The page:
1)I would choose the second option. It gives the PCs a chance to gain more trust by saving an NPC. The three encounters I would consider to use would be A) The Skeletons in the Lake (might be too brutal for NPC), B) The Rat Swarm in the tower, or C) the Haunted Scythe. The Scythe is probably your best bet since it needs to still roll moderately well to hit a moving target, giving your PCs time to deal with it; the swarm could be as bad as the Burning Skeletons for the same reasons (auto-damage).
2)Be careful with possession before your players have access to magic that can directly force some things out. While possession is an important theme in a horror game, without a means to deal with it, it might make your players mad if they lose control of their character for an extended period. I would allow protection from evil to allow a re-roll against the effect of the Rage Spirit. If you are treating it as a haunt or a spirit tied to Harrowstone (which in my opinion would give them even further reason to go there), I suggest tying it somehow either to the Splatterman or the Lopper.
3)There's a lot of resources for running it for 5 players or adding extended content to the first module in the Carrion Crown sub-forum. Its fascinating if nothing else to see the many different takes on the first module of the AP (which in my opinion is the strongest).
Good luck, and have fun!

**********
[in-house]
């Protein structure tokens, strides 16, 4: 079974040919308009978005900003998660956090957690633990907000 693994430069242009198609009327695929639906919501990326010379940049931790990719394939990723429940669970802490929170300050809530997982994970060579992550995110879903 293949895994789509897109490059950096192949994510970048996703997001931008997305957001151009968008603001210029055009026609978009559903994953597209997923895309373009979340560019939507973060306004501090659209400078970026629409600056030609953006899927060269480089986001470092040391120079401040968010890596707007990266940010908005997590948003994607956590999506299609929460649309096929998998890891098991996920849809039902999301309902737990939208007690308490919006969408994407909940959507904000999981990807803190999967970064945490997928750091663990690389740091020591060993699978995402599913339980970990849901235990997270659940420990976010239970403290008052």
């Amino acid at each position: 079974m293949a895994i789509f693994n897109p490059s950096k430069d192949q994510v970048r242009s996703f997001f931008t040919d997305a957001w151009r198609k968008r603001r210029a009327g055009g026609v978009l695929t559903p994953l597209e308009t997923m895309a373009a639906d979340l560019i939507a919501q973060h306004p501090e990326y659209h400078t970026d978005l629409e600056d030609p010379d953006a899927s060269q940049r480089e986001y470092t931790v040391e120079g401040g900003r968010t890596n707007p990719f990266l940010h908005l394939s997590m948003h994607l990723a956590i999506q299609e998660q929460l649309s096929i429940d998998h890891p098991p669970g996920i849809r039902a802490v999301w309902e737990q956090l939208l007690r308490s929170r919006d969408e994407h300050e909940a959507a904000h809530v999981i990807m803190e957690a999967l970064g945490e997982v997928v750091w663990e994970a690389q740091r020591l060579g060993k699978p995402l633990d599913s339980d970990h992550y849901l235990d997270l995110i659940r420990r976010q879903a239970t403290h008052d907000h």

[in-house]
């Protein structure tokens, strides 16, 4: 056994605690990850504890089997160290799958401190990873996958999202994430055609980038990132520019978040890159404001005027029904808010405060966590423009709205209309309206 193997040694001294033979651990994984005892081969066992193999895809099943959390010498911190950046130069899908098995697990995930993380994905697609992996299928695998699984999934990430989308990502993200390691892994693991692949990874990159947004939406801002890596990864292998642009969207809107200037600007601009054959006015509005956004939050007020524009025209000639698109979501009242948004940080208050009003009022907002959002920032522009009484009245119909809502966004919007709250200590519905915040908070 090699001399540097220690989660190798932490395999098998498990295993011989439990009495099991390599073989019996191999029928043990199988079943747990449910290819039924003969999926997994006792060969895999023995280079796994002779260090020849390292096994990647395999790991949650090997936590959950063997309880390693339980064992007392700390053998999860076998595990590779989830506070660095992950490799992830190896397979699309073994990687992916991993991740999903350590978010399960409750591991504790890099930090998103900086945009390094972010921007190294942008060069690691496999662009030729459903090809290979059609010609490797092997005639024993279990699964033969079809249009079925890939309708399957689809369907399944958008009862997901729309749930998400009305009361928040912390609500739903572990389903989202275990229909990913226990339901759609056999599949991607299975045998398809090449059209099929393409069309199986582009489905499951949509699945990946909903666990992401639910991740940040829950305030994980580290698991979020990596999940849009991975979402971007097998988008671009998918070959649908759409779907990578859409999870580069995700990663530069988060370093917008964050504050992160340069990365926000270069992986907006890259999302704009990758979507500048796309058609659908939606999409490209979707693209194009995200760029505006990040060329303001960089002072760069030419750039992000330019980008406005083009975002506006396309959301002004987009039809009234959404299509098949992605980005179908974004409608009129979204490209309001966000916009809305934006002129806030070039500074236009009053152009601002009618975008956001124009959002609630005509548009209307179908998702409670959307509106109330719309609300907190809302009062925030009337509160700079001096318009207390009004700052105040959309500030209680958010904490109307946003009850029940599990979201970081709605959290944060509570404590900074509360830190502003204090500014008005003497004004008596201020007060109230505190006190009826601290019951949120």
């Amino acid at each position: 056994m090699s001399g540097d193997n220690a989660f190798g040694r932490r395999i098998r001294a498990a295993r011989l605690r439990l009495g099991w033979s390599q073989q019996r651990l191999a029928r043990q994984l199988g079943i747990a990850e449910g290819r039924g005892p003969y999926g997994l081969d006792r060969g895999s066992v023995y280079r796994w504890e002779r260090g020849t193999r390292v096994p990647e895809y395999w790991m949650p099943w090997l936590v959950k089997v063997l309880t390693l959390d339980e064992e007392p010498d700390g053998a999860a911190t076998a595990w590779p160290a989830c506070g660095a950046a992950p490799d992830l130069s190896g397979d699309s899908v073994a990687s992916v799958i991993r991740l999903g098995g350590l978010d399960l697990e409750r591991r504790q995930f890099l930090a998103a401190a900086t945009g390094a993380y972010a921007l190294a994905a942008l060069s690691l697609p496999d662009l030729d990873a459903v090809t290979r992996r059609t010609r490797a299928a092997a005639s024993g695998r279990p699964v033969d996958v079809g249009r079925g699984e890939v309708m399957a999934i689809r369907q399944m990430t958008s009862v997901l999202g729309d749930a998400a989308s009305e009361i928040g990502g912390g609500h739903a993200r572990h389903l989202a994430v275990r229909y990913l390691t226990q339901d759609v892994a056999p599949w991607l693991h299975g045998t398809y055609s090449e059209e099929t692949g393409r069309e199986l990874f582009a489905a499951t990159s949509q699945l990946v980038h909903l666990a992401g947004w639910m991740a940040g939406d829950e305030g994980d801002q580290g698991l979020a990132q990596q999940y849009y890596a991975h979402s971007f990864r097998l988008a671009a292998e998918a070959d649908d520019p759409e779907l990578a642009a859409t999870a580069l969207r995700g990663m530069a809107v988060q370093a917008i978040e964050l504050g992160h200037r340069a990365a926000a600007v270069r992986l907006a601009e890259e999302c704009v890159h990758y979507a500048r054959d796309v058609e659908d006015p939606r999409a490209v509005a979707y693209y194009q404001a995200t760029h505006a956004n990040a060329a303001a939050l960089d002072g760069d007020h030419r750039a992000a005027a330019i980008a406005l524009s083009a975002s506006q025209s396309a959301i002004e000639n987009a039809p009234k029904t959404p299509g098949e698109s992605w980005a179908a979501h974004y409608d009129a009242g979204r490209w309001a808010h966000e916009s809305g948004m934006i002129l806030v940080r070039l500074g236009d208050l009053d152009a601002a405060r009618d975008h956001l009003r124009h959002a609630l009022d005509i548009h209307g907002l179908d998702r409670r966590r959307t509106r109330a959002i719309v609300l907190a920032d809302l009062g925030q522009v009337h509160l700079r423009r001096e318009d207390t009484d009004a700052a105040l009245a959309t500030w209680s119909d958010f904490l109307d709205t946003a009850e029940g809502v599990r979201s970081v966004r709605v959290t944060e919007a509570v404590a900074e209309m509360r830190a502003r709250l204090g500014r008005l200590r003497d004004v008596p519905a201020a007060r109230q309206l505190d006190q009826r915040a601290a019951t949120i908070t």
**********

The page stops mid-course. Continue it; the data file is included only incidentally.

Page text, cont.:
I personally would use Option #3, because I would be incapable of actually running a dark game (we meet twice a month at best, who wants to be sad ...), and it would be what actually builds trust (which seems to be your goal) and helps the party find the ghost wife.
However, the Super Dark Ending is not quite as Super Dark as it could be if you are looking for something like that. What you've described is dark, but "Super Dark" would be when the boy rises from said mud puddle, rib-cage exposed, entrails hanging out, still clutching his wooden sword, and with an unearthly smile, attacks the PCs. Now the PCs must put the boy to rest and have to approach the subject gingerly with his parents.
I like both Option #2 and #3. #1 has a very strong "You did everything right, but screw you anyway"-vibe. This might be appropriate in a Call of Cthulhu game, but at least I like my Pathfinder to be more upbeat. Yes, it's a horror adventure, but killing children just to show the PCs that there is horror around is textbook fridge-stuffing.
They reacted like true heroes should, they tried to get the situation under control without killing anybody innocent. I know plenty of people who would've smashed the woman's head in with no second thought.